Pitch perfect: beer and ale

As part of our ongoing series of collections of old advertising slogans, culled from a 1949 book called American Slogans, we today share a list of slogans that were utilized by companies that manufactured and marketed brews (beer, ale, etc.).

It’s interesting to note, as one peruses the list, how often beer is referred to as “brew.” You don’t hear that usage nearly as often in today’s advertising.

Actually aged longer (Leisy Brewing Co.).
Aged by Father Time himself (Hyde Pk. Brewers Assn.).
Aged extra long for extra flavor (Breidt Brewing Co.).
Aged in natural rock caves (Ebling).
All-American ale, The (Cleveland-Sandusky Brewing Corp.).
All-American beer, The (Cleveland-Sandusky).
All year ’round soft drink, The (Anheuser-Busch).
Always in good company (Standard Brewing Co.).
America has gone Budweiser (Anheuser-Busch).
America’s beverage of moderation (U.S. Brewers Assn.).
America’s largest-selling ale (Ballantine).
America’s oldest lager beer (F&M Schaefer).
Any time is STANDARD time (Standard Brewing Co.).
As good as it looks (Barvarian Brewing Co.).
Ask your doctor (All-American Premium Beer).
As of yore (Harvard Brewing Co.).
As tonic as sunshine itself (Aetna Brewing Co.).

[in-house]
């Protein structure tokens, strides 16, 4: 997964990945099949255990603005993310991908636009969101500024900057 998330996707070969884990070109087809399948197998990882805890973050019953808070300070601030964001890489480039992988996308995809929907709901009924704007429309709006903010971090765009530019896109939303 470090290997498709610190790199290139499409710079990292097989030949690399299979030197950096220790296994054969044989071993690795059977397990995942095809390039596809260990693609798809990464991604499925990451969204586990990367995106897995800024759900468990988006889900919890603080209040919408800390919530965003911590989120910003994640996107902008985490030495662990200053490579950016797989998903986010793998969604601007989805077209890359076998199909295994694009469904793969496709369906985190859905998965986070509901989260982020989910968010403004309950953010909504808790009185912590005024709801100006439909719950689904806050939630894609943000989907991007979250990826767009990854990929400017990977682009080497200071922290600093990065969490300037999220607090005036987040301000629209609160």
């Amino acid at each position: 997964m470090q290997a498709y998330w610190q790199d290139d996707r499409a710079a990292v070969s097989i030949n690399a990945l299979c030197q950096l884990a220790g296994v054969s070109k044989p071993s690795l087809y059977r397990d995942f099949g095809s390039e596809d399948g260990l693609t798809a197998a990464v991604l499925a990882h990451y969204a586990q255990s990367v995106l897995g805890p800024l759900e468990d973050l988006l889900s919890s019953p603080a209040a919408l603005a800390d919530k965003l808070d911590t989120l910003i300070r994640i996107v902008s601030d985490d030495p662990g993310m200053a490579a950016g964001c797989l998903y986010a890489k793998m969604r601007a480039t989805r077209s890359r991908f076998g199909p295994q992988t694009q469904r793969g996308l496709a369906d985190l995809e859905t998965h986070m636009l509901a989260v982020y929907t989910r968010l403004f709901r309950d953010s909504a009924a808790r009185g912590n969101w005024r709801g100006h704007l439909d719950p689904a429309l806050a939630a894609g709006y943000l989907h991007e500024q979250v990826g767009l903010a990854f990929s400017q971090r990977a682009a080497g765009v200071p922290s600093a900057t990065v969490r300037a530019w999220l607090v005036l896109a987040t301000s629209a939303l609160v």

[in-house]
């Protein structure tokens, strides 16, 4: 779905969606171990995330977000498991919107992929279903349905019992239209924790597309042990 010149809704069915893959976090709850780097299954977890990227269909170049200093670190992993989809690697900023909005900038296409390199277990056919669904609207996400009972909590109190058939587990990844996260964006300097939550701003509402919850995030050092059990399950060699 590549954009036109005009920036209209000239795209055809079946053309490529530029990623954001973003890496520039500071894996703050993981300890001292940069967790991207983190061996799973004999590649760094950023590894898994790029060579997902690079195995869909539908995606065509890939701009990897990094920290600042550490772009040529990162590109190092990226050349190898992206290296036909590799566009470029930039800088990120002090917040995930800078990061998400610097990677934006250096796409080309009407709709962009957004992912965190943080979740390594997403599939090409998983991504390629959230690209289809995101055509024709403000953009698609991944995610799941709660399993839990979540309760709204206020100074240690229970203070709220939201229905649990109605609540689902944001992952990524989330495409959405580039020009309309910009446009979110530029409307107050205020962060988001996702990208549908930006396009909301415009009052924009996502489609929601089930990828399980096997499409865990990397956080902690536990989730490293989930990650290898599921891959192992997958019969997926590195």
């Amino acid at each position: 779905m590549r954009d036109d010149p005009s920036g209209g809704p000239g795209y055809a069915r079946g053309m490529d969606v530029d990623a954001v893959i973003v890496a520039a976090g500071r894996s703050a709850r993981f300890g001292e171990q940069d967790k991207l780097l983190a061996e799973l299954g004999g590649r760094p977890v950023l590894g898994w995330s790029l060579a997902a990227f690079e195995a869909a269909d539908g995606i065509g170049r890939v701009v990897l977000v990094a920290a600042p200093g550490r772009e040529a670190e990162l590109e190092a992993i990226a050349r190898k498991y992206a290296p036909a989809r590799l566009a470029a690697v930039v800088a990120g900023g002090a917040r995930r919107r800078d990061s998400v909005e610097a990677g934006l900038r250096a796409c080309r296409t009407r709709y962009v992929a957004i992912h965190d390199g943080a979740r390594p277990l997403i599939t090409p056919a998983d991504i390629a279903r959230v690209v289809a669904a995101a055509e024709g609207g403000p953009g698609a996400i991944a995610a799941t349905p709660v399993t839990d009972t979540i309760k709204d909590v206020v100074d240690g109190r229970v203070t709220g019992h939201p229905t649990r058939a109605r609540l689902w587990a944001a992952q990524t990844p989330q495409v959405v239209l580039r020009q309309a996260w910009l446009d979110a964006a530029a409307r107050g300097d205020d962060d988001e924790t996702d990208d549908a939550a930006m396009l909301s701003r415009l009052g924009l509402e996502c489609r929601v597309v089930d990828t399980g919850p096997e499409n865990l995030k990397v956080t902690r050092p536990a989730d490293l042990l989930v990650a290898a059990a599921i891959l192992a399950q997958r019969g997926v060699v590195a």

As you like it (Rubsam & Horrmann).

Backed by a century of brewing experience (Gerhard Lang Brewers).
Be ale-wise (Old Colony Brewing Co.).
Beer at its best (F&M Schaefer).
Beer belongs, enjoy it (U.S. Brewers Foundation).
Beer flavor at its peak (John F. Trommer).
Beer for good cheer, The (Potosi Brewing Co.).
Beer is as old as history (Budweiser).
Beer is no better than its ingredients, A (Hammerschlag Refining Co.).
Beer of friendship, The (Jax Brewing Co.).
Beer that grows its own flavor (Edelbrew).
Beer that made Milwaukee famous (Schlitz).
Beer that made the nineties gay, The (Potosi).
Beer that made the old days good, The (Jacob Ruppert).
Beer that makes friends, The (Lubeck Brewing Co.).
Beer that’s brewed the natural way, aged the natural way, The (Breidt).
Beer that’s extra-aged, the (Hyde Park Breweries Assn.).
Beer that’s time-ripened, time-tempered, The (Breidt).
Beer that wins awards, The (Jacob Hornung Brewing Co.).
Beer with millions of friends, The (Hyde Park).
Beer with the flavor as different as day from night, The (Breidt).
Beer with the 4th ingredient, The (Breidt).
Best beer by far at home, club, or bar, The (Jacob Hornung).
Best of all, Edelbrew costs you no more.
Best tonic, The (Pabst Corp.).
Better because brewed solely of malt and hops (Trommer).
Beverage of moderation for the nation, A (United Brewers Ind. Foundation).
Born in Canada, now going great in 48 states (Carling’s Ale).
Bottled beer with the draught beer flavor, The (Globe Brewing Co.).
Breidt’s for TIME, the part of beer you taste but never see.
Brewed in the British manner (Conn. Valley Brewing Co.).
Brewed on the same site since 1840.
Brewed solely of malt and hops (Trommer).
Brewer of better beer (Blatz).
Brewery goodness sealed right in (Pabst).
Brew for me in ’43, The (Wiliam Gratz).
Brewing better beer for the 96th year (Blatz).
Brew of quality, The (Pabst Blue Ribbon Brew).
Brews that satisfy, The (Ruppert).